ROSEMONT MARKET WEST END
Another twist on local takeout is the new curbside pickup options at local markets. Curbside pick-up was a new experience for me, but this was a seamless endeavor.
Having gone to www.PortlandFoodMap.com to find resources, Rosemont seemed a no-brainer due to its nearby-on-foot location, and because I find their products to be superior. Debit card online preorder of $37.47 got me a neatly organized bag of precooked meatloaf, 1.5 lbs. of green beans, 6 sesame bagels, 16 ounces of fresh strawberries, and a bulb of garlic. The friendly clerk had my order ready at the promised time at the front door.
This made several meals, including one with friend Nick featuring meatloaf, green beans, and his bang-up homemade buttery mashed potatoes with gravy. We agreed that the savory loaf was exceptionally good and worth going back for.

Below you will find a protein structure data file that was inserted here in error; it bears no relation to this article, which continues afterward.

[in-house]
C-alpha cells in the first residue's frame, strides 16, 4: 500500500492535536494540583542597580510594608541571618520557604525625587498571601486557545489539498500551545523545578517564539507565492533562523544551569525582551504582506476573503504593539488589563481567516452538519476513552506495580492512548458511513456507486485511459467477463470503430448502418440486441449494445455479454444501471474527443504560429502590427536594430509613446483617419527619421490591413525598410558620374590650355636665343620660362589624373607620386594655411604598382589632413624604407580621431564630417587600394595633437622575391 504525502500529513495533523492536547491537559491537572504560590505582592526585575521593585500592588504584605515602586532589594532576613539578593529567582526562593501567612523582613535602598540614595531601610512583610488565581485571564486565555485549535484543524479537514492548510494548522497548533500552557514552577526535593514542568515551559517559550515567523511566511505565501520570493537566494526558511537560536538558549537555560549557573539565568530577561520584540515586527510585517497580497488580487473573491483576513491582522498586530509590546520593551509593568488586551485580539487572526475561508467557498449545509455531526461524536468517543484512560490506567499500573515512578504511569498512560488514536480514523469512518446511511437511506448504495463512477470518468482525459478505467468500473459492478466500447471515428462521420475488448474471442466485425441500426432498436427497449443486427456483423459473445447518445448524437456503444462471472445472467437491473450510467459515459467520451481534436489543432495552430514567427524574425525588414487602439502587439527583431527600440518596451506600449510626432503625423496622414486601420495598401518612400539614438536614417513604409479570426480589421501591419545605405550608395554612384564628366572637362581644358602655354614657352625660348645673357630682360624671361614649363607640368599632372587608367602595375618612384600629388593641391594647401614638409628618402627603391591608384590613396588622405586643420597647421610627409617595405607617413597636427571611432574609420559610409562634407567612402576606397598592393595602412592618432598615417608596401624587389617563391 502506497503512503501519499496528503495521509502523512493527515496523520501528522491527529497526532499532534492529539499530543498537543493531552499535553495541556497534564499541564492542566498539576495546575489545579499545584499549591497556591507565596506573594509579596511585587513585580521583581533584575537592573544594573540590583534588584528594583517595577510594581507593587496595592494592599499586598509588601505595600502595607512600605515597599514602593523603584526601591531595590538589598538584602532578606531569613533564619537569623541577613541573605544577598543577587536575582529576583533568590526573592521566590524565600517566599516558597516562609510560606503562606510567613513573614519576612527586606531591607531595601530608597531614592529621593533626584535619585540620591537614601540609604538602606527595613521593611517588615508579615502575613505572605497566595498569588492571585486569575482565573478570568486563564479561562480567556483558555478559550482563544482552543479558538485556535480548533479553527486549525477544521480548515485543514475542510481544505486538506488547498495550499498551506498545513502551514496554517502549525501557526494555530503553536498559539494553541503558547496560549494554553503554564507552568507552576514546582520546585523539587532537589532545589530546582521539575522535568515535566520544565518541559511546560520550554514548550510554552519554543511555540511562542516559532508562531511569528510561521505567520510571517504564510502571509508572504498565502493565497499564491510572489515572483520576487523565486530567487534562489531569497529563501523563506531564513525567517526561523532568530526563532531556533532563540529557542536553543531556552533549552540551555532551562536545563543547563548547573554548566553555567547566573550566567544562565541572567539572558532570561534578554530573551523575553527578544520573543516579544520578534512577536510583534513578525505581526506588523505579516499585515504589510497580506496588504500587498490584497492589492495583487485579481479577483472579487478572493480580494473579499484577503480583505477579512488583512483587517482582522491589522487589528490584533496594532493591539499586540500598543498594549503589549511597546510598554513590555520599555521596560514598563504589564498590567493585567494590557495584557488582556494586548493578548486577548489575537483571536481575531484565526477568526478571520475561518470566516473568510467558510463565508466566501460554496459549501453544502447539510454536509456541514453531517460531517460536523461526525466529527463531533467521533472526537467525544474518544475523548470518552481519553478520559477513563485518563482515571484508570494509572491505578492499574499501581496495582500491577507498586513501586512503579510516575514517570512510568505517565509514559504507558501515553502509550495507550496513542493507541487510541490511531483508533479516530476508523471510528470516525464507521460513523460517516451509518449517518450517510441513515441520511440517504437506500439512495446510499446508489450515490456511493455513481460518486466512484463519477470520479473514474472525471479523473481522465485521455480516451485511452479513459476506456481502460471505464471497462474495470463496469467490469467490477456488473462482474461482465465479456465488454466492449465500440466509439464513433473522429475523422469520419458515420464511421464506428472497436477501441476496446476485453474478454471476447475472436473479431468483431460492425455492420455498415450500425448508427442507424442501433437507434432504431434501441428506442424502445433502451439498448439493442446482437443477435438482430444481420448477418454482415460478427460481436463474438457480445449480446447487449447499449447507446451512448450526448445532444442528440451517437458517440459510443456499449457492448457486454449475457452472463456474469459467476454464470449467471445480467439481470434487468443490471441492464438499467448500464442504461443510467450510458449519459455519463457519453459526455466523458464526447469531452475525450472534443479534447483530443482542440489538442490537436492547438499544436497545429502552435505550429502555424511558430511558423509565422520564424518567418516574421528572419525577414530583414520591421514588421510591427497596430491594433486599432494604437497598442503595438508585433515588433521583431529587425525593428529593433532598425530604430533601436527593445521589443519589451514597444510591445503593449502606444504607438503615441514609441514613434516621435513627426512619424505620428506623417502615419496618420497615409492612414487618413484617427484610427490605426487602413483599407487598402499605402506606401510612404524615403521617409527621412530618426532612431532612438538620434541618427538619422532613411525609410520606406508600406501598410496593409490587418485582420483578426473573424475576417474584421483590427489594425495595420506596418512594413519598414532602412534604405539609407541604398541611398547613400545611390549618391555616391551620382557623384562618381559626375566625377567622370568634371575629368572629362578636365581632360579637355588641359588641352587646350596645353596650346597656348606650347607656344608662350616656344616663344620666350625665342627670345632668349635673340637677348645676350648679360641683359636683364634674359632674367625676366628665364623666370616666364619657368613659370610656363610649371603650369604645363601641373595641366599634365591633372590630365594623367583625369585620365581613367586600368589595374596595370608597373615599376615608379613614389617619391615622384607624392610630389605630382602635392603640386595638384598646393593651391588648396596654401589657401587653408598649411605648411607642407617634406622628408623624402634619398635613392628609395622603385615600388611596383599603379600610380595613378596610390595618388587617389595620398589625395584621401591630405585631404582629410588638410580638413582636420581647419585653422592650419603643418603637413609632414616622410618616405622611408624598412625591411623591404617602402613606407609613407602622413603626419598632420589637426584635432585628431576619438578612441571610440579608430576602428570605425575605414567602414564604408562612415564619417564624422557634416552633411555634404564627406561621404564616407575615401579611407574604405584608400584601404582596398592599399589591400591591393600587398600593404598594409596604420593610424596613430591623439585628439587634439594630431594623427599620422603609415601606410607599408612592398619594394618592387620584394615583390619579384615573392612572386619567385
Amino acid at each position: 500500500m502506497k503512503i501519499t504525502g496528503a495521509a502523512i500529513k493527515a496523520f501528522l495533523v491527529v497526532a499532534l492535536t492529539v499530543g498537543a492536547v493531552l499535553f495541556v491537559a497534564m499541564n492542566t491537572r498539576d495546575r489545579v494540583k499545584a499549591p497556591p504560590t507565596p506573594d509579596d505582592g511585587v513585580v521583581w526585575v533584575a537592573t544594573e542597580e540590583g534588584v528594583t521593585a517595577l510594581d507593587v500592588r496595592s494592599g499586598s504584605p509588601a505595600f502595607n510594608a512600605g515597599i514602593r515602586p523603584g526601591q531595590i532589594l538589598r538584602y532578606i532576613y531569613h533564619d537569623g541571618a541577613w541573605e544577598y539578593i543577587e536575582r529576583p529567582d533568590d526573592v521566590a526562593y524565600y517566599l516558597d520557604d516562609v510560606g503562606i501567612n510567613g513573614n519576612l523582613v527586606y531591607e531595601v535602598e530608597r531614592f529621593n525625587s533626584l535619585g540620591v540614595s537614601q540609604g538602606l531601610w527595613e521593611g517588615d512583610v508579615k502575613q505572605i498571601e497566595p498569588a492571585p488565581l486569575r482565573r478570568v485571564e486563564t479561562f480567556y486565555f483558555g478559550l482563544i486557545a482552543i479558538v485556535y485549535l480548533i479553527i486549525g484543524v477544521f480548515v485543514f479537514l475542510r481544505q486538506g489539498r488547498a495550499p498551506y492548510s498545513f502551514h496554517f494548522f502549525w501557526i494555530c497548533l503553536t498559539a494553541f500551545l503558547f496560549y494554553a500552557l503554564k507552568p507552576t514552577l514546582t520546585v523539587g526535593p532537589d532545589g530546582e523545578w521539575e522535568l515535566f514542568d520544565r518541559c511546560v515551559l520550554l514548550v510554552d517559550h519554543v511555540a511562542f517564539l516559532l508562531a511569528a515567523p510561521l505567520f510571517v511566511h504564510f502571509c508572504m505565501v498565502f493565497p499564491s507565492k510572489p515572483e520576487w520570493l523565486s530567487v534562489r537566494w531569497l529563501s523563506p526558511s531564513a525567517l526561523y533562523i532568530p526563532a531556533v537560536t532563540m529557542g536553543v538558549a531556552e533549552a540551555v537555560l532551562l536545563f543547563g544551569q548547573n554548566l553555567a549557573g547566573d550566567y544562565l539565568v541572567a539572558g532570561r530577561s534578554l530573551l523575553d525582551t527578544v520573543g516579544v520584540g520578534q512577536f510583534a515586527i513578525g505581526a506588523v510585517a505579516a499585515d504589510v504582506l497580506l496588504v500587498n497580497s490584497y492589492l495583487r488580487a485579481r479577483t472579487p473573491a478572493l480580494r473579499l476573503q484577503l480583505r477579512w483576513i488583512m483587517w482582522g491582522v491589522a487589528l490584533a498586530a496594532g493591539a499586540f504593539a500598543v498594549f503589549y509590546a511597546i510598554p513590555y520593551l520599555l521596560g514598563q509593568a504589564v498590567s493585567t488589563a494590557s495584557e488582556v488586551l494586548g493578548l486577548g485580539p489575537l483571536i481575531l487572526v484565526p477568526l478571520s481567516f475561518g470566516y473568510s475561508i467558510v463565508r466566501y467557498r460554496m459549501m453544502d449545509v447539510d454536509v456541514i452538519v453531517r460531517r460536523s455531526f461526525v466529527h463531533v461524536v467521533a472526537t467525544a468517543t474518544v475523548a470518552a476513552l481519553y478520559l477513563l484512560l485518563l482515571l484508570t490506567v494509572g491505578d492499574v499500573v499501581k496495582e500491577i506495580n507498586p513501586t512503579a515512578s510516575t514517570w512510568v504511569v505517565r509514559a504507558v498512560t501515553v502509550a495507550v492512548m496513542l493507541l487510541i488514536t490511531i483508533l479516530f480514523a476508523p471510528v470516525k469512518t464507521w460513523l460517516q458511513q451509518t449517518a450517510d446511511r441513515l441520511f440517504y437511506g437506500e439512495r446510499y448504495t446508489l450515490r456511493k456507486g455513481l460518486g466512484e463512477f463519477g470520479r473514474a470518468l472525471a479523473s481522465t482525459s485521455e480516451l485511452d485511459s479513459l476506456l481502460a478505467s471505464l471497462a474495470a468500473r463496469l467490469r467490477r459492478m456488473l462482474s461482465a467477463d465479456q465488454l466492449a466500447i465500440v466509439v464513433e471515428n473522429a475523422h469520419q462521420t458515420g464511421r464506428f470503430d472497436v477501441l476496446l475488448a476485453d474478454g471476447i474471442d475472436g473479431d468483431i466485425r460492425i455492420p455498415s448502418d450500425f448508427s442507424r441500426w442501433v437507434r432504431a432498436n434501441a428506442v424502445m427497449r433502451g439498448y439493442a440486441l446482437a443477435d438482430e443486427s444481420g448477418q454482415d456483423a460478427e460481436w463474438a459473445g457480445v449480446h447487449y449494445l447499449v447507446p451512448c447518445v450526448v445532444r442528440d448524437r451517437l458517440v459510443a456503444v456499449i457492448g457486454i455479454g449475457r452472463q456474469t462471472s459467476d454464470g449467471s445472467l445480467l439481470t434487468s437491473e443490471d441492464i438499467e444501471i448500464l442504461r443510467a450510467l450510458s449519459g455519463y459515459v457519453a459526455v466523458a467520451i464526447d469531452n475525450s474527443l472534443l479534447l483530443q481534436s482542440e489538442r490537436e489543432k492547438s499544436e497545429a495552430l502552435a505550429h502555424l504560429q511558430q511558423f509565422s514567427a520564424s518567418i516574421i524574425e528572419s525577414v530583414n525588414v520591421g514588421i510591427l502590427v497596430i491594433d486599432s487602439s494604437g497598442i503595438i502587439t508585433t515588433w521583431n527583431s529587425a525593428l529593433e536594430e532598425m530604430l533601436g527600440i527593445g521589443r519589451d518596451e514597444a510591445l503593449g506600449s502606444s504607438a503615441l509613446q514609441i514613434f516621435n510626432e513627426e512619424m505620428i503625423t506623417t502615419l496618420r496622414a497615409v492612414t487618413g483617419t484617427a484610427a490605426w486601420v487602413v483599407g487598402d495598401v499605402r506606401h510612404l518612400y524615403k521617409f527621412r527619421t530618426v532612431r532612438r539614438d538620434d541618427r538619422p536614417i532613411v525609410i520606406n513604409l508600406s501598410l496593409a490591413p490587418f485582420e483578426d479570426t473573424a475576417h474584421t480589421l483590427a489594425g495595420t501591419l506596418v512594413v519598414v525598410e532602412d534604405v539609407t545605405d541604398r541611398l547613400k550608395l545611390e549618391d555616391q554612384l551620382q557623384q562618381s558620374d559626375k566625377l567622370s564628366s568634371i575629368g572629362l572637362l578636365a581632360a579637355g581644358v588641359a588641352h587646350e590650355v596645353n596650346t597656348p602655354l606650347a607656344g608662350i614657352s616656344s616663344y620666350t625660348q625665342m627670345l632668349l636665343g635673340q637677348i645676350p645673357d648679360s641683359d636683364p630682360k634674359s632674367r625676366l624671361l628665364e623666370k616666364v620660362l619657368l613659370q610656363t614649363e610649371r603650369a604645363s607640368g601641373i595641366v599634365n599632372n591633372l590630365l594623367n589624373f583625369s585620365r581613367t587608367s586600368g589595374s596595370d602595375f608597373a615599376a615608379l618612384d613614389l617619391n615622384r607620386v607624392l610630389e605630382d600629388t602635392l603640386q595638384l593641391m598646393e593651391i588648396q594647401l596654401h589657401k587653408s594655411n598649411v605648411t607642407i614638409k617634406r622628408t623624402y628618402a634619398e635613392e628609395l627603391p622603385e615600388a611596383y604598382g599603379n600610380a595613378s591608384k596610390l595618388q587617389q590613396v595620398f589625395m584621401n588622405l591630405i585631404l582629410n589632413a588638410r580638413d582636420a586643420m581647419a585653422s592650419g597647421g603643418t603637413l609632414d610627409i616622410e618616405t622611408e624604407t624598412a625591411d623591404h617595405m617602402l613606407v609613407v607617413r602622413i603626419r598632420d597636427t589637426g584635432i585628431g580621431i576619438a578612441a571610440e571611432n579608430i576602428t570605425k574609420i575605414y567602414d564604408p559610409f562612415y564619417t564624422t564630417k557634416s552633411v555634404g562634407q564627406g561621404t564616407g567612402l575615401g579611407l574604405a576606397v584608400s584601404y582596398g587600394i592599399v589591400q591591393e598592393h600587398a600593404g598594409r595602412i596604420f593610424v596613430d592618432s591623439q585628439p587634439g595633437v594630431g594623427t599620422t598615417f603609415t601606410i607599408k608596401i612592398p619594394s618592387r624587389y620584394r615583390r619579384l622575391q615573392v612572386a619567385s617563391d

The next day, an English muffin meatloaf sandwich with melted cheddar, sliced cucumber, fresh shallots, tomato, and special sauce with a side of chips was satisfying! I’m still thinking about that meatloaf. Next time, however, I’ll order fewer green beans: 1.5 pounds goes a long way…. Not sure what I was envisioning. That volume practically feeds an army.
For out final local takeout establishment, it was over to Coal’s Pizza for me and Fran on a warm Friday afternoon for cashless preordered curbside pickup. You may recall that Coal’s was #1 on my “Best of Pizza on the peninsula,” which I wrote last summer. I’ve been back once since, pre-COVID, plus this time, and I’m still a huge fan.